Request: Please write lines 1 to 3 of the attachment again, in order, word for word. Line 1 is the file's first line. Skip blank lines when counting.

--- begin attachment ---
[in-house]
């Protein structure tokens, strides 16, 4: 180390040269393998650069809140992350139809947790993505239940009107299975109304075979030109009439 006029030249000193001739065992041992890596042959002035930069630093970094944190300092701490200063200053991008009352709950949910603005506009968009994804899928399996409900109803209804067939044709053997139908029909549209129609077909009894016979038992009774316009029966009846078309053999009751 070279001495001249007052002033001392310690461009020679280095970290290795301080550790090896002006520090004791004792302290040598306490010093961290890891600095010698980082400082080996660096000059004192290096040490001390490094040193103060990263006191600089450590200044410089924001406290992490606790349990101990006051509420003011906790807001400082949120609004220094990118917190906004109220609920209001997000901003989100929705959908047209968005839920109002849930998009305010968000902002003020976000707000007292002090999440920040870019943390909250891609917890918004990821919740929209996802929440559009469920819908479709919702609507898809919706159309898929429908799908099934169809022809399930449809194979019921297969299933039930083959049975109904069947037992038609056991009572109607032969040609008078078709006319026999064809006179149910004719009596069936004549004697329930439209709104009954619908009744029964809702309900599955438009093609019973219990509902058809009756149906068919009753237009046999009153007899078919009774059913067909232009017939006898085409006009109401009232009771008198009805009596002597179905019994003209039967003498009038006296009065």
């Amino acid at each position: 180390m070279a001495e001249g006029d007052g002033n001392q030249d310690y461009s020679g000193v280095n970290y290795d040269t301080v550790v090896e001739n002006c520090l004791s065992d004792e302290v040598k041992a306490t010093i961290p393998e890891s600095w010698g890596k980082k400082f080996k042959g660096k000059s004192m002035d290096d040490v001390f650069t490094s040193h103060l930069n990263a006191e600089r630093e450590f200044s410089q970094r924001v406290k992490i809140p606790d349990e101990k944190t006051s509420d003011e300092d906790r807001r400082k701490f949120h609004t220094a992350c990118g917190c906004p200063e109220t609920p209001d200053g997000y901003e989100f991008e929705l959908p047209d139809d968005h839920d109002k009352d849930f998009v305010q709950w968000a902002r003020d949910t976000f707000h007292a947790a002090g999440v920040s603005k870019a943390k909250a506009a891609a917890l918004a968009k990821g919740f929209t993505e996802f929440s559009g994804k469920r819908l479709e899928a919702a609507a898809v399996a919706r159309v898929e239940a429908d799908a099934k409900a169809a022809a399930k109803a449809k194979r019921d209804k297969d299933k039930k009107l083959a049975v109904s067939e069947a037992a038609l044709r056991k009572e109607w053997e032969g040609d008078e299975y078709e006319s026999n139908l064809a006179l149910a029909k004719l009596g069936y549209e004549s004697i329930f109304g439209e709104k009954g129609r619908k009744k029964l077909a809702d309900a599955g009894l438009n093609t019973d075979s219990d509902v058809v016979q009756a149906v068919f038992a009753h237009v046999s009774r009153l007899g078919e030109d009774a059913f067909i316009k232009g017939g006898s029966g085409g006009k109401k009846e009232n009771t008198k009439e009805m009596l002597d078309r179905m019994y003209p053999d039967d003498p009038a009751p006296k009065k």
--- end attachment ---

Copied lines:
[in-house]
């Protein structure tokens, strides 16, 4: 180390040269393998650069809140992350139809947790993505239940009107299975109304075979030109009439 006029030249000193001739065992041992890596042959002035930069630093970094944190300092701490200063200053991008009352709950949910603005506009968009994804899928399996409900109803209804067939044709053997139908029909549209129609077909009894016979038992009774316009029966009846078309053999009751 070279001495001249007052002033001392310690461009020679280095970290290795301080550790090896002006520090004791004792302290040598306490010093961290890891600095010698980082400082080996660096000059004192290096040490001390490094040193103060990263006191600089450590200044410089924001406290992490606790349990101990006051509420003011906790807001400082949120609004220094990118917190906004109220609920209001997000901003989100929705959908047209968005839920109002849930998009305010968000902002003020976000707000007292002090999440920040870019943390909250891609917890918004990821919740929209996802929440559009469920819908479709919702609507898809919706159309898929429908799908099934169809022809399930449809194979019921297969299933039930083959049975109904069947037992038609056991009572109607032969040609008078078709006319026999064809006179149910004719009596069936004549004697329930439209709104009954619908009744029964809702309900599955438009093609019973219990509902058809009756149906068919009753237009046999009153007899078919009774059913067909232009017939006898085409006009109401009232009771008198009805009596002597179905019994003209039967003498009038006296009065």
């Amino acid at each position: 180390m070279a001495e001249g006029d007052g002033n001392q030249d310690y461009s020679g000193v280095n970290y290795d040269t301080v550790v090896e001739n002006c520090l004791s065992d004792e302290v040598k041992a306490t010093i961290p393998e890891s600095w010698g890596k980082k400082f080996k042959g660096k000059s004192m002035d290096d040490v001390f650069t490094s040193h103060l930069n990263a006191e600089r630093e450590f200044s410089q970094r924001v406290k992490i809140p606790d349990e101990k944190t006051s509420d003011e300092d906790r807001r400082k701490f949120h609004t220094a992350c990118g917190c906004p200063e109220t609920p209001d200053g997000y901003e989100f991008e929705l959908p047209d139809d968005h839920d109002k009352d849930f998009v305010q709950w968000a902002r003020d949910t976000f707000h007292a947790a002090g999440v920040s603005k870019a943390k909250a506009a891609a917890l918004a968009k990821g919740f929209t993505e996802f929440s559009g994804k469920r819908l479709e899928a919702a609507a898809v399996a919706r159309v898929e239940a429908d799908a099934k409900a169809a022809a399930k109803a449809k194979r019921d209804k297969d299933k039930k009107l083959a049975v109904s067939e069947a037992a038609l044709r056991k009572e109607w053997e032969g040609d008078e299975y078709e006319s026999n139908l064809a006179l149910a029909k004719l009596g069936y549209e004549s004697i329930f109304g439209e709104k009954g129609r619908k009744k029964l077909a809702d309900a599955g009894l438009n093609t019973d075979s219990d509902v058809v016979q009756a149906v068919f038992a009753h237009v046999s009774r009153l007899g078919e030109d009774a059913f067909i316009k232009g017939g006898s029966g085409g006009k109401k009846e009232n009771t008198k009439e009805m009596l002597d078309r179905m019994y003209p053999d039967d003498p009038a009751p006296k009065k």